Answers to Enigma No 2 are not too hard to find, and surfaced shortly after Elgar wrote the piece in 1899. Each set of initials is a person special to Elgar: for example, Variation I: “C.A.E.” printed at the top of the page, is his wife, Caroline Alice Elgar; Variation II: “H.D.S.P.” is Hew David Steuart-Powell, a pianist friend and chamber music co-conspirator; Variation III: “R.B.T.” is Richard Baxter Townshend, author and amateur thespian; Variation IX: “Nimrod” is A. J. Jaeger, music editor [Nimrod is the hunter in the Book of Genesis – “Jaeger” is German for hunter – see what he did there?]; etc. etc. up to Variation XIV: ”E.D.U” is Elgar himself, nicknamed “Edu” by his wife.
Enigma No. 1 has been a harder puzzle to solve. Scholarly articles have advanced various candidates for the origin of Elgar’s Theme, from “Rule Brittania,” to “Auld Lang Syne,” and many others. Elgar took his secret to the grave, despite a few promising hints. 92 years, yes ninety-two years later, the most likely answer surfaced in a New York Times article (http://www.nytimes.com/1991/11/07/arts/new-answer-to-a-riddle-wrapped-in-elgar-s-enigma-variations.html). The second theme in the second movement of Mozart’s “Prague” Symphony (No. 38) just looks and sounds right. And, indeed, that symphony was the final work on the program that premiered Enigma Variations, and Elgar considered Mozart his primary inspiration, and Elgar had heard a powerful performance of that symphony shortly before this, and, and… Makes sense to me, so Enigma No. 1 is probably solved.
“Prague” Symphony excerpt:
So, now on to my favorites, and then, if anyone is still reading, my very favorite moment. Some candidates:
Variation IX “Nimrod.” Well, this seems obvious – it’s the most celebrated passage in Elgar’s musical output, and it is music of incredible power and depth. Elgar and Jaeger loved to take long walks, punctuated with discussions of the greatest slow movements by Beethoven, and here Elgar writes a lingering, deeply affecting variation that transports the listener to a timeless, breathless place. A true religious experience. My favorite moment: as the music builds to its grandest climax with gigantic orchestral force, it suddenly disappears into a whisper in the last three measures. It is chilling and impossible to forget.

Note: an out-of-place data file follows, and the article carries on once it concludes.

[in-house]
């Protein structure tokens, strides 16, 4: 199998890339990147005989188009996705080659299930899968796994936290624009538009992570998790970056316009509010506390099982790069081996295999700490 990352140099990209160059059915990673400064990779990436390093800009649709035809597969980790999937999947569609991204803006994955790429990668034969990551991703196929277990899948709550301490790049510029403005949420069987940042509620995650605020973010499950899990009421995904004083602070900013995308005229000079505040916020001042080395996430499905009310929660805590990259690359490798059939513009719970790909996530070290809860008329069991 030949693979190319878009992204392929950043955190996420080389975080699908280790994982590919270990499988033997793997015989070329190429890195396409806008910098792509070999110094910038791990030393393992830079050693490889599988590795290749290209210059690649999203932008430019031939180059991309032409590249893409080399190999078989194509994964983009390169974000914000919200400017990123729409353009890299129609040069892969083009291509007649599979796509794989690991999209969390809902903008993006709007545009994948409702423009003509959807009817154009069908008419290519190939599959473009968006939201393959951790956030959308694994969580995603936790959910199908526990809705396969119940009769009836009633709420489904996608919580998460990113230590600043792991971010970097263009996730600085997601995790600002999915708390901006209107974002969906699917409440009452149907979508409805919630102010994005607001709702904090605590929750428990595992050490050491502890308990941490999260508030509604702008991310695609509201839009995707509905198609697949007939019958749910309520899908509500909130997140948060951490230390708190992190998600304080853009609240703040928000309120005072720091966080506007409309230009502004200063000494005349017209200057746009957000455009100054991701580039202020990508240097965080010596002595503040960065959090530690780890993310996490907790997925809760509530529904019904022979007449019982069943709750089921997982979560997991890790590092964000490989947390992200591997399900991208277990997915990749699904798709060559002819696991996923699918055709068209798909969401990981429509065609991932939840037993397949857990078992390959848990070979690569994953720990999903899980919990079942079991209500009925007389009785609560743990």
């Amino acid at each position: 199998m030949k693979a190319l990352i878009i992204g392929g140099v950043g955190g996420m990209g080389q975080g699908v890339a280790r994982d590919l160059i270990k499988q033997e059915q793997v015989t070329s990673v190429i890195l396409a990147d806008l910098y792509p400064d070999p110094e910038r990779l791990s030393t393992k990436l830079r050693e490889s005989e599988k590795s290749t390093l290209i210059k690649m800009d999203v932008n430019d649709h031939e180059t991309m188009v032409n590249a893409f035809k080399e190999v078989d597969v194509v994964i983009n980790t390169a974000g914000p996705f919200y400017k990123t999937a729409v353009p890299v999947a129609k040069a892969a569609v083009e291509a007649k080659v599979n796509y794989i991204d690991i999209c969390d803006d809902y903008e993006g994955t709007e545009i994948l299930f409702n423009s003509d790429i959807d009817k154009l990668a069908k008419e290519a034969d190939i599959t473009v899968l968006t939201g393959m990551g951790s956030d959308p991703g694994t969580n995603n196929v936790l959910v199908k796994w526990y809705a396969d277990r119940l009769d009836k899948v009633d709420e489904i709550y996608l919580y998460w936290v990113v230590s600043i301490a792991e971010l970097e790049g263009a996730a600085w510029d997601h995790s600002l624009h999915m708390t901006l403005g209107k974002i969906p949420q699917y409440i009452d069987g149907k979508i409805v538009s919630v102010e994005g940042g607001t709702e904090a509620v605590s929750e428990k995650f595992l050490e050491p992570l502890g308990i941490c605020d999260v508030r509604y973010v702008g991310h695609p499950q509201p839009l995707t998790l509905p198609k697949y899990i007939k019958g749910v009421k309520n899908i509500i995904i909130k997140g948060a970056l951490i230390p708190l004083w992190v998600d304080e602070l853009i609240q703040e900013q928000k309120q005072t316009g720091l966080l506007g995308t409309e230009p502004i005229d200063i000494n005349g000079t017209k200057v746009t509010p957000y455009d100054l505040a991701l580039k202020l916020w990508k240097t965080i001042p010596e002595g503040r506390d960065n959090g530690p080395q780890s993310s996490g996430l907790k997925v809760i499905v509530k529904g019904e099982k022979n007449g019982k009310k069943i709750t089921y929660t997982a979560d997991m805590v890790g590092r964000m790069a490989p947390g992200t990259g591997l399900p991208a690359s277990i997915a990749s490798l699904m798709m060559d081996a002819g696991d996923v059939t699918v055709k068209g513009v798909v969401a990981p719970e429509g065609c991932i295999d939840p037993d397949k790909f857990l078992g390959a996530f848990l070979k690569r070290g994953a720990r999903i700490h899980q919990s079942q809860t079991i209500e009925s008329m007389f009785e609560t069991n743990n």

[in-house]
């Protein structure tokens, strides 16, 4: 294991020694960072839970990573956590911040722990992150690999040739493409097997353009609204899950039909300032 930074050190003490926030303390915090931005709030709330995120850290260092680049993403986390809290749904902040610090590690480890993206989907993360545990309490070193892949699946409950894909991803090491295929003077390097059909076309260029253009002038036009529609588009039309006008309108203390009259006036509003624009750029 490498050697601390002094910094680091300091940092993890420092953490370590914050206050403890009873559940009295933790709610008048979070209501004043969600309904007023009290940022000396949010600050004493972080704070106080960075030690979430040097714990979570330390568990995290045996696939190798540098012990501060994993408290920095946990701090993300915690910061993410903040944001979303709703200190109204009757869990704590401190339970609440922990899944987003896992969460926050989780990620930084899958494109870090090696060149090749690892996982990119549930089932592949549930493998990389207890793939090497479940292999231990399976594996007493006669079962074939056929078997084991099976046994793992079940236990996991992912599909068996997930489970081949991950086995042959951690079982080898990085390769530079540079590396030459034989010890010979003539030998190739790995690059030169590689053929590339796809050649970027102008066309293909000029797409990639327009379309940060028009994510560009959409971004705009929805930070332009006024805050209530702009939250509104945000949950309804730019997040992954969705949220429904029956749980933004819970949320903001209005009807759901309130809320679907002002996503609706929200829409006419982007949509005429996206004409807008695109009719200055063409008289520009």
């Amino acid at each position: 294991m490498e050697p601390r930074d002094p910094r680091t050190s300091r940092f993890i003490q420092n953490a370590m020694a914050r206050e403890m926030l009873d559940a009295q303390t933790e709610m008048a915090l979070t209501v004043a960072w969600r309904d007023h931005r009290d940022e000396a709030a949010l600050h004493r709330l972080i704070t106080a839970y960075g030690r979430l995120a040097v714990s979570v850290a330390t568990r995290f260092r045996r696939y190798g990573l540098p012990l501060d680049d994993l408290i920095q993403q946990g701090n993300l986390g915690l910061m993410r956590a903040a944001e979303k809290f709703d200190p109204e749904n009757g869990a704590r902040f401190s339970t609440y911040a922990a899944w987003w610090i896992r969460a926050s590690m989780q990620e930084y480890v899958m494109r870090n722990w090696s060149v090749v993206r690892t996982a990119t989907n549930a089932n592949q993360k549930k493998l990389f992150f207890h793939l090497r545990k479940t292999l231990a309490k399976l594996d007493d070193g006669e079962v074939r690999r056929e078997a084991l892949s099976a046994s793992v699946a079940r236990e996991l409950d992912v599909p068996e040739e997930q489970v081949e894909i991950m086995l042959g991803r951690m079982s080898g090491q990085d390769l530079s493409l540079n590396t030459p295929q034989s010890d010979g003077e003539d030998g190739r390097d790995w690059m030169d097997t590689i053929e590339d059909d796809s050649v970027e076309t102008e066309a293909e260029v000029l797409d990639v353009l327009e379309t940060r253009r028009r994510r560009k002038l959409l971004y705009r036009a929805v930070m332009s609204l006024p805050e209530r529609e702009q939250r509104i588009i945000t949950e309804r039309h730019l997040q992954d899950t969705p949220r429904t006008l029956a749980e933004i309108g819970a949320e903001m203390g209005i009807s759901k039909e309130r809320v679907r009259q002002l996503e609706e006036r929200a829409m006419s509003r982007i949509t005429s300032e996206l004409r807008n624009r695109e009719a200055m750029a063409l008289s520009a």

Variation XI “G.R.S.” George Robertson Sinclair, organist at Hereford Cathedral. But it’s not actually about Sinclair – it’s about his bulldog, “Dan,” a local celebrity. This favorite moment happens right at the beginning of the variation. Dan rolls down an embankment into the River Wye (measure #1), paddles up the river (measures 2 and 3), jumps out onto the riverbank and barks loudly (measure 5)! GRS said to Elgar: “Set that to music!” Elgar did.
Variation III “R.B.T.” Townshend (see above) spoke onstage with a low, grumpy voice, punctuated occasionally with falsetto squeaks. We hear the grumpy side in the first note (at the bottom of the contrabassoon range), followed later by little falsetto jumps (in flute and oboe). Utterly charming, and so BRITISH.
Variation I “C.A.E” Elgar’s ardent love for Caroline is all over this sumptuous variation. It manages to be delicate, and romantic at the same time, as we suppose was Caroline in Edward’s heart. Favorite moment: about half-way into the variation, Elgar pulls back from the ravishingly rich orchestral sound to just a whisper of second violins playing a pianissimo harmonic “A” – unbelievably intimate and fragile for an instant, followed by a thrilling crescendo to a lavish outburst of lyricism to finish the phrase. Wow – love was never expressed in a more heartfelt and passionate way than this. And it is, indeed, my favorite moment.
October 8, 2015
Well, here we go, kicking and screaming into the 21st Century. It’s the PSO Blog, where you’ll find concert previews and listening recommendations from our Maestro, news and notes about PSO and its people, and musings from those of us behind the scenes. Updates weekly, or more often if we’re feeling particularly inspired.